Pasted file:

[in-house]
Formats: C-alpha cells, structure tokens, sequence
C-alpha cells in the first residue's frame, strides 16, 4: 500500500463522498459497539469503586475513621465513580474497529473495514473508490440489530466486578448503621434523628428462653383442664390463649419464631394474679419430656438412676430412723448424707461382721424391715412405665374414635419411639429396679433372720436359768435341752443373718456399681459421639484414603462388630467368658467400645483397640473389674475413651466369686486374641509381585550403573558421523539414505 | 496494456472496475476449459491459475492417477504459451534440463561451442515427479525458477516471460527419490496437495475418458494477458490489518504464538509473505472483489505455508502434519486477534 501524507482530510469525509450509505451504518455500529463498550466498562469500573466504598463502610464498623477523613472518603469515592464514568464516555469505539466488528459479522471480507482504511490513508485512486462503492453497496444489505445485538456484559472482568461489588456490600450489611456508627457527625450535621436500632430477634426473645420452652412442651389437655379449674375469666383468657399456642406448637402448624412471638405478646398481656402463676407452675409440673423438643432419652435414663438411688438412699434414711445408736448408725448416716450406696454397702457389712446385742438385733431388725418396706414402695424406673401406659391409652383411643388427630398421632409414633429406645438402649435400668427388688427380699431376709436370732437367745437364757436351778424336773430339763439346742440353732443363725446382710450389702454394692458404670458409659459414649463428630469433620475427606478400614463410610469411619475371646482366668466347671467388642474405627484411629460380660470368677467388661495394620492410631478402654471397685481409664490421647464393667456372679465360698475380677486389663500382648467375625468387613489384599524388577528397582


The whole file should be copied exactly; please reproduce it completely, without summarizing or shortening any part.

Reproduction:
[in-house]
Formats: C-alpha cells, structure tokens, sequence
C-alpha cells in the first residue's frame, strides 16, 4: 500500500463522498459497539469503586475513621465513580474497529473495514473508490440489530466486578448503621434523628428462653383442664390463649419464631394474679419430656438412676430412723448424707461382721424391715412405665374414635419411639429396679433372720436359768435341752443373718456399681459421639484414603462388630467368658467400645483397640473389674475413651466369686486374641509381585550403573558421523539414505 | 496494456472496475476449459491459475492417477504459451534440463561451442515427479525458477516471460527419490496437495475418458494477458490489518504464538509473505472483489505455508502434519486477534 501524507482530510469525509450509505451504518455500529463498550466498562469500573466504598463502610464498623477523613472518603469515592464514568464516555469505539466488528459479522471480507482504511490513508485512486462503492453497496444489505445485538456484559472482568461489588456490600450489611456508627457527625450535621436500632430477634426473645420452652412442651389437655379449674375469666383468657399456642406448637402448624412471638405478646398481656402463676407452675409440673423438643432419652435414663438411688438412699434414711445408736448408725448416716450406696454397702457389712446385742438385733431388725418396706414402695424406673401406659391409652383411643388427630398421632409414633429406645438402649435400668427388688427380699431376709436370732437367745437364757436351778424336773430339763439346742440353732443363725446382710450389702454394692458404670458409659459414649463428630469433620475427606478400614463410610469411619475371646482366668466347671467388642474405627484411629460380660470368677467388661495394620492410631478402654471397685481409664490421647464393667456372679465360698475380677486389663500382648467375625468387613489384599524388577528397582